What To Know About The Medicaid Five-Year Look Back

Law Blog

The "five-year look-back period" is a crucial concept in estate planning. It refers to a rule that Medicaid uses to review an applicant's financial transactions and asset transfers within the five years preceding their application for long-term care benefits. 

Medicaid Eligibility and Asset Transfer 

Medicaid is a government program that provides healthcare coverage for individuals with limited financial resources, particularly for long-term care costs. For example, those who enter a nursing home without the funds to pay for the care are automatically placed on Medicaid. When the nursing home patient passes away, Medicare retains the right to take estate property from the deceased estate. 

Penalty Period

 If a person has made asset transfers during the look-back period, Medicaid imposes a penalty period. The penalty period is a period of ineligibility for Medicaid benefits based on the value of the transferred assets. That means property transferred to a family member, for instance, is subject to a waiting period. 

Estate Planning Implications 

The five-year look-back period significantly affects estate planning strategies, particularly for individuals who may require long-term care in the future. Here are some considerations:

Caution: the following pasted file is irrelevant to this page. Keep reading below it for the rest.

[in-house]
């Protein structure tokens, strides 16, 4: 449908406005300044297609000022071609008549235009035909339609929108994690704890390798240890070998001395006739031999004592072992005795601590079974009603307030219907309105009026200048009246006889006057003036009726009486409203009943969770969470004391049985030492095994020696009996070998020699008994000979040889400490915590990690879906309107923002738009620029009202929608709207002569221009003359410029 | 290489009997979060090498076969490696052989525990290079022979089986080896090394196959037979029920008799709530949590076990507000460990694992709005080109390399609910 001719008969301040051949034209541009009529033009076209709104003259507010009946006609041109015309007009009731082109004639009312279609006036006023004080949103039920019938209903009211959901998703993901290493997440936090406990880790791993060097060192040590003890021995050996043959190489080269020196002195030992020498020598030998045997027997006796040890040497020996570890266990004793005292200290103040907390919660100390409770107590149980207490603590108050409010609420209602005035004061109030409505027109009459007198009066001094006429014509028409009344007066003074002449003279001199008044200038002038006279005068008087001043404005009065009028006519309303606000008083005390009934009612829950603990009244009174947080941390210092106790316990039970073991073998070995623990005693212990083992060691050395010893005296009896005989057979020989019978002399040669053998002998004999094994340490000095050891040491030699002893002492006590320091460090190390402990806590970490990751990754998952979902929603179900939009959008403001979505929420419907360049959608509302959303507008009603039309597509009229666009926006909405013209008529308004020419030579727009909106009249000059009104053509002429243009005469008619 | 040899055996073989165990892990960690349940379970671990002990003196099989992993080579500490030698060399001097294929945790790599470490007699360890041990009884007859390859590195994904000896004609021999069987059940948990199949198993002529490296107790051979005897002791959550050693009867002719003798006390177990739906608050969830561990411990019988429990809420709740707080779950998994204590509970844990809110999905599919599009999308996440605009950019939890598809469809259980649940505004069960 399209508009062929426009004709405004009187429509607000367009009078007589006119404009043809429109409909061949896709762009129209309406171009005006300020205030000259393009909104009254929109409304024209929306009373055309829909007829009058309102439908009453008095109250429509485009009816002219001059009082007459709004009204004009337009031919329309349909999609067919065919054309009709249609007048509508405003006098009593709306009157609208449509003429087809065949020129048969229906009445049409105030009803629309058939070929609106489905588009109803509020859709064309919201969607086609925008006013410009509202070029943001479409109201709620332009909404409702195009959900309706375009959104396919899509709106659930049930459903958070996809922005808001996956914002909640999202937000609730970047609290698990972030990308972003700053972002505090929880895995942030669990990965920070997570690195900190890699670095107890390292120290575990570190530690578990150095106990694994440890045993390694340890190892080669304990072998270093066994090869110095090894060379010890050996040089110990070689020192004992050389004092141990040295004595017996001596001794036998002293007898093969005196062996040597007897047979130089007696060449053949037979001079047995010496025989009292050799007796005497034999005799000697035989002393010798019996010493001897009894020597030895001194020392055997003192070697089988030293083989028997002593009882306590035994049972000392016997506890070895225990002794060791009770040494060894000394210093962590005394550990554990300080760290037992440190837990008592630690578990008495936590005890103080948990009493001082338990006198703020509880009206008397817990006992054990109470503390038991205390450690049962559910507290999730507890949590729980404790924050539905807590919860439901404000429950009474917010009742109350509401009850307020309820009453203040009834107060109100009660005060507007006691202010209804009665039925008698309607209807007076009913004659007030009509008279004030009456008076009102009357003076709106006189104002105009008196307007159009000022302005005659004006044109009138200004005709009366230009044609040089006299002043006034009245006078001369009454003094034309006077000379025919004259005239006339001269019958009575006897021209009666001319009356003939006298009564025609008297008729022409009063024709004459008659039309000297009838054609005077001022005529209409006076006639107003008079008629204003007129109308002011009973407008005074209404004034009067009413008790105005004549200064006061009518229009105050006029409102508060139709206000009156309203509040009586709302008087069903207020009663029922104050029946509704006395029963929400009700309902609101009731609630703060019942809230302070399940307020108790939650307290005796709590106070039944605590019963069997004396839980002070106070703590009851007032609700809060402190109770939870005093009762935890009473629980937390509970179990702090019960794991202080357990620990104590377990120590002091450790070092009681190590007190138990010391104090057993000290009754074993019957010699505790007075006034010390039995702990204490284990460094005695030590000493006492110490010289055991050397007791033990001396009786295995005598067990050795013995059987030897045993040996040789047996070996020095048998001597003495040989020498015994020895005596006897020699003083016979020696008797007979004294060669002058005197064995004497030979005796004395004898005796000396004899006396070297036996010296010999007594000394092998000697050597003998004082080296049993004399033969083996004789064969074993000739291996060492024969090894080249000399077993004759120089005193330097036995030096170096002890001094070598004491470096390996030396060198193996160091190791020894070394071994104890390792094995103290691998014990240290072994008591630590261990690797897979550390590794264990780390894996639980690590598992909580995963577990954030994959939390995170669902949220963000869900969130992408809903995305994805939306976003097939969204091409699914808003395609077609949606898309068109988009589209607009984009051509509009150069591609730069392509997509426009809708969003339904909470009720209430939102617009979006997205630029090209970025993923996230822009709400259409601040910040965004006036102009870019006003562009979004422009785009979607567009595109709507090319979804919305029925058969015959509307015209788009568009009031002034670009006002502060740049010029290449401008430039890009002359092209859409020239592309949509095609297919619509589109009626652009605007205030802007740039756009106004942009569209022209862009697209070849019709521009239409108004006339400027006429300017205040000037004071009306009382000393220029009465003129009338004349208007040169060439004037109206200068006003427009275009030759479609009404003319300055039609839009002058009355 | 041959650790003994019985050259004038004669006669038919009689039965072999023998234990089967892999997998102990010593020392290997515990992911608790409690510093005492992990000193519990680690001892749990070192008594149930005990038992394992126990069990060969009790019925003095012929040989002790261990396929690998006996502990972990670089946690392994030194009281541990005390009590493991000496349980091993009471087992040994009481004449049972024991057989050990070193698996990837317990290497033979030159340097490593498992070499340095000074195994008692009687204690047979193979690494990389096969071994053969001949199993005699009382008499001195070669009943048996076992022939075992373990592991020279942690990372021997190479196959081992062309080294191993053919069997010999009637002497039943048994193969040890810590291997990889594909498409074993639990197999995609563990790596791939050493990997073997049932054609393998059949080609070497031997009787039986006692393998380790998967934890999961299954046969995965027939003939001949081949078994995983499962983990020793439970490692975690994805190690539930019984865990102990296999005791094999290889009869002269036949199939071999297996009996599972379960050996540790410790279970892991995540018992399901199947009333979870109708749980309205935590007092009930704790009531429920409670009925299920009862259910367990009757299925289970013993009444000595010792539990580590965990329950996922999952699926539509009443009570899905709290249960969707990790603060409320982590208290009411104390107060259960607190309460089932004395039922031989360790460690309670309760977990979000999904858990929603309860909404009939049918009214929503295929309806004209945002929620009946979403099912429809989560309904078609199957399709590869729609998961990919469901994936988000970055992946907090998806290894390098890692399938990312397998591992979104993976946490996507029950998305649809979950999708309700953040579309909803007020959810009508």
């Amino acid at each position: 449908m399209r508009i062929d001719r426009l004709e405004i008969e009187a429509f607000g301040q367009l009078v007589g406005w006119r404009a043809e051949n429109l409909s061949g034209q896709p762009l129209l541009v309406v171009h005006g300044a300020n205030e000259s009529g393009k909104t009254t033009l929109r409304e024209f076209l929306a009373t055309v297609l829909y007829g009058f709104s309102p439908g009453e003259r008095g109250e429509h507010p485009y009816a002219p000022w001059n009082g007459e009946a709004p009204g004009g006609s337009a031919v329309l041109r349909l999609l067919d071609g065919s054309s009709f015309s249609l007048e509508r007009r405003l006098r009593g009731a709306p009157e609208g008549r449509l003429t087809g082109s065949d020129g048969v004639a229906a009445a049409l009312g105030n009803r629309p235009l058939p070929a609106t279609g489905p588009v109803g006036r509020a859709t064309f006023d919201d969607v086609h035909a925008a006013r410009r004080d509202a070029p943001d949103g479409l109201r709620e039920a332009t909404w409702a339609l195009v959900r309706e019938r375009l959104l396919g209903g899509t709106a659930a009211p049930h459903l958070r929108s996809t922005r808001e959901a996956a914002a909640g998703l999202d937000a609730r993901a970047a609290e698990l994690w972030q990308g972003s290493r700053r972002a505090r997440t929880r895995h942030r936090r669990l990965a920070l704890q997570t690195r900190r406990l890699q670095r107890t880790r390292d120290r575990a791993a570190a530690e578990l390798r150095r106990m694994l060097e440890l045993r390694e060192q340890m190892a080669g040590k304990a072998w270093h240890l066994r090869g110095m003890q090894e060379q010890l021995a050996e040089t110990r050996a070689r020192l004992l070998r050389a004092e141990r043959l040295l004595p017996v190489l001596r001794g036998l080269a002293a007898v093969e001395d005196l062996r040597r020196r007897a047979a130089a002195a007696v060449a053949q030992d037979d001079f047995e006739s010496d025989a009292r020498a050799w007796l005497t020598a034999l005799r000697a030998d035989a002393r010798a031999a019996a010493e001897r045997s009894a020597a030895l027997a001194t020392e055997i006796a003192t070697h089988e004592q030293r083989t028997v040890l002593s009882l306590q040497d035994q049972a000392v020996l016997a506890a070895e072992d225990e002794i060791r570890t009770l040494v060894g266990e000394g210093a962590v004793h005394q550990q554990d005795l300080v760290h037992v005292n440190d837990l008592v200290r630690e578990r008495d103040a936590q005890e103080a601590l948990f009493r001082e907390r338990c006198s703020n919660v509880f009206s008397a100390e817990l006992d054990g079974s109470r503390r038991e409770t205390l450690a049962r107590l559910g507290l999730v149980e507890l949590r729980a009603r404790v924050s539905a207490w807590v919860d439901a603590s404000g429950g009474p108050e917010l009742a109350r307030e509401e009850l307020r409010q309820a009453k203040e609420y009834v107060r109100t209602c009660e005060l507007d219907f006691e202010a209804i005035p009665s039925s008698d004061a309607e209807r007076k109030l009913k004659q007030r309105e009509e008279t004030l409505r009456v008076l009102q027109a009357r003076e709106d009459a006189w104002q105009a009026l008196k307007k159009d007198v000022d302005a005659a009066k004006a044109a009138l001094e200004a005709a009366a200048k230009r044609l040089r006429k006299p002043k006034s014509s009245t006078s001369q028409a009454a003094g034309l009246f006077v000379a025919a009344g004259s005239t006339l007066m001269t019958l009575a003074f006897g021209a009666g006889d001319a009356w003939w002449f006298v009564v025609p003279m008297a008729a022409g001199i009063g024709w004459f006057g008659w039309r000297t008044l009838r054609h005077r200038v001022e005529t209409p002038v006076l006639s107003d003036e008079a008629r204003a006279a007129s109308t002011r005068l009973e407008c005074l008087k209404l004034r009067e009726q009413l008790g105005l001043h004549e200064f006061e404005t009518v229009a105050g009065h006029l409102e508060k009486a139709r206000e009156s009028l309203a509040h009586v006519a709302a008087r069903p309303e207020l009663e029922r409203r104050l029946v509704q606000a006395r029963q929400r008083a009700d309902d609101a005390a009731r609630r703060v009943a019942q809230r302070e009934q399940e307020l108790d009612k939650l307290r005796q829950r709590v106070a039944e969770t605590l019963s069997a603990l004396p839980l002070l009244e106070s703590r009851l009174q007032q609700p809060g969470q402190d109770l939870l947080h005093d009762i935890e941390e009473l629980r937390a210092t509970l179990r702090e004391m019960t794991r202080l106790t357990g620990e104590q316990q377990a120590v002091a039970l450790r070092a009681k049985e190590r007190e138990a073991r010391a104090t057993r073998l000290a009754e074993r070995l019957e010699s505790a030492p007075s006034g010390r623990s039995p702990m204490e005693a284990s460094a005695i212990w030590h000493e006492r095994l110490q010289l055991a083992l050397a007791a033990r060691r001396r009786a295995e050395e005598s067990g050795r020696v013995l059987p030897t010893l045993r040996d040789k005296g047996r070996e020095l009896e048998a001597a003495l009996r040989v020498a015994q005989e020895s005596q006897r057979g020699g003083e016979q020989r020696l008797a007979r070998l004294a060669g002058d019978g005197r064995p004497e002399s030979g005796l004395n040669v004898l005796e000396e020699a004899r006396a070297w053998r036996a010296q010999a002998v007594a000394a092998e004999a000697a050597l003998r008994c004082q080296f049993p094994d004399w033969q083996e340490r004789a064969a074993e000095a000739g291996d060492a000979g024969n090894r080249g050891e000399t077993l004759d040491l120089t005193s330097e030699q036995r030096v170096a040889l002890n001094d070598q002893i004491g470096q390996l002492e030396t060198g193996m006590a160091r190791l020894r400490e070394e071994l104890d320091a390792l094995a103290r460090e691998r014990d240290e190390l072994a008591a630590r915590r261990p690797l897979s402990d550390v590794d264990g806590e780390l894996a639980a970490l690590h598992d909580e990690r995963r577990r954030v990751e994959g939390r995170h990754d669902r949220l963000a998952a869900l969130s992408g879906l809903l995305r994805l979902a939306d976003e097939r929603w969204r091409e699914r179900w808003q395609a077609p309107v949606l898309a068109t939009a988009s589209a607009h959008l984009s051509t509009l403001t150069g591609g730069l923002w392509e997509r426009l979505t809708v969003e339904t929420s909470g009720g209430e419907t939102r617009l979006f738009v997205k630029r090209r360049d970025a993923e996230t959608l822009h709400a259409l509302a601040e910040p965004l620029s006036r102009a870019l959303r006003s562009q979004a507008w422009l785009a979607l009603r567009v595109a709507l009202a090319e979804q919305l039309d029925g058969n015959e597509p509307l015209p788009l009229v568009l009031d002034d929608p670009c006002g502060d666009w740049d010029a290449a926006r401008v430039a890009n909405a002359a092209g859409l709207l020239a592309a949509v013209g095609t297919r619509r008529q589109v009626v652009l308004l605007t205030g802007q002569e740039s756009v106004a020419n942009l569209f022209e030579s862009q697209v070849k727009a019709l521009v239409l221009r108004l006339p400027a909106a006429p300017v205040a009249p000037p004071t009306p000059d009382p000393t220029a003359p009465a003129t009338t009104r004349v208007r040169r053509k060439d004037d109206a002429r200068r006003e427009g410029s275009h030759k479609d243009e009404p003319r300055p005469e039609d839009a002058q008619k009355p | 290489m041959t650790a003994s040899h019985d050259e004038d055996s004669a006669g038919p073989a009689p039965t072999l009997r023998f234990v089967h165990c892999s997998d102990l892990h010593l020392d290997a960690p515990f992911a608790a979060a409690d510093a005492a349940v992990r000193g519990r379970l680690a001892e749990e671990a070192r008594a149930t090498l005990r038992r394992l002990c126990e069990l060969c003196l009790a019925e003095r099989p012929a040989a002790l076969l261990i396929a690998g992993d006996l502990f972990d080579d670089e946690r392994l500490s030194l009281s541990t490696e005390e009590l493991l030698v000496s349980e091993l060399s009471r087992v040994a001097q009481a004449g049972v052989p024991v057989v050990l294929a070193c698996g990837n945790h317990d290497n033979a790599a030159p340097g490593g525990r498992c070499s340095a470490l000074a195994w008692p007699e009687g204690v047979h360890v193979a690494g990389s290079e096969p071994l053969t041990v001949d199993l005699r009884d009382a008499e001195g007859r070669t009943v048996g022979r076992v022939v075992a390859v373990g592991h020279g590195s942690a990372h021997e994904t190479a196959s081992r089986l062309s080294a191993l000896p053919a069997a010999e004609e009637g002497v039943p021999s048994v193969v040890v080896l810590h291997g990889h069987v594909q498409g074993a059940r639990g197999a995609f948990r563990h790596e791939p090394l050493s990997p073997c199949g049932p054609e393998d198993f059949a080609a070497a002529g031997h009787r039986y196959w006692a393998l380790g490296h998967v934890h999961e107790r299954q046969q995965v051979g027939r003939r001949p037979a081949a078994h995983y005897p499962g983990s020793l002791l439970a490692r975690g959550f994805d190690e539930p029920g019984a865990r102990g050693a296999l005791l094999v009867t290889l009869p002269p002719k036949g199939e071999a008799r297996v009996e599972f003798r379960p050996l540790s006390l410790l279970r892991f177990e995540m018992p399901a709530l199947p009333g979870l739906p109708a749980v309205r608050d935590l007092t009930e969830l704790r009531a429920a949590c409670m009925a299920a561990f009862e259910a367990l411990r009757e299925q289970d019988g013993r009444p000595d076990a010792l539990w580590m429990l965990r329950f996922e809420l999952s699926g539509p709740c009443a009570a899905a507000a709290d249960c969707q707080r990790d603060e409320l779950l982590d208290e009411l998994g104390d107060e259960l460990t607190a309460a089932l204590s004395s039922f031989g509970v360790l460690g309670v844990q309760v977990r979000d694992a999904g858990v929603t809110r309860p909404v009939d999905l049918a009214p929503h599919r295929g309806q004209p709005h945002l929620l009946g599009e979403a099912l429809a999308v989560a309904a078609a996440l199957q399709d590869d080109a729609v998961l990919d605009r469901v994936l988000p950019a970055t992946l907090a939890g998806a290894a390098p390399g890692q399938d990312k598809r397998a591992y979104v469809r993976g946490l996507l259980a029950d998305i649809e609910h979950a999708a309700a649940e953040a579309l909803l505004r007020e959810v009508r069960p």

• Timing: Since the look-back period is five years, it is advisable to plan well in advance to allow sufficient time for the asset transfers to fall outside the period. Implementing asset protection strategies, such as irrevocable trusts or gifting, at least five years before the potential need for Medicaid benefits can help protect assets.
  • Irrevocable Trusts: Irrevocable trusts are often utilized in Medicaid planning to protect assets while maintaining some control. Transferring assets into an irrevocable trust can remove them from the individual's countable assets for Medicaid eligibility purposes after the expiration of the look-back period.
  • Gifting: Making gifts of assets to family members or loved ones can be an option, but it must be done with careful consideration. Gifts made within the five-year look-back period may trigger a penalty period, affecting Medicaid eligibility.
  • Long-Term Care Insurance: Obtaining long-term care insurance can be an effective way to plan for future care needs while preserving assets. By securing coverage before the need arises, individuals can potentially avoid relying on Medicaid altogether.

Seeking Professional Guidance

Given the complexities of Medicaid rules and estate planning, it is crucial to consult with an experienced elder law attorney or estate planning attorney. They can provide personalized advice based on the individual's specific circumstances, helping develop a comprehensive plan that takes into account the five-year look-back period and Medicaid eligibility requirements.

Make an appointment with an estate planning lawyer for more information. 


15 June 2023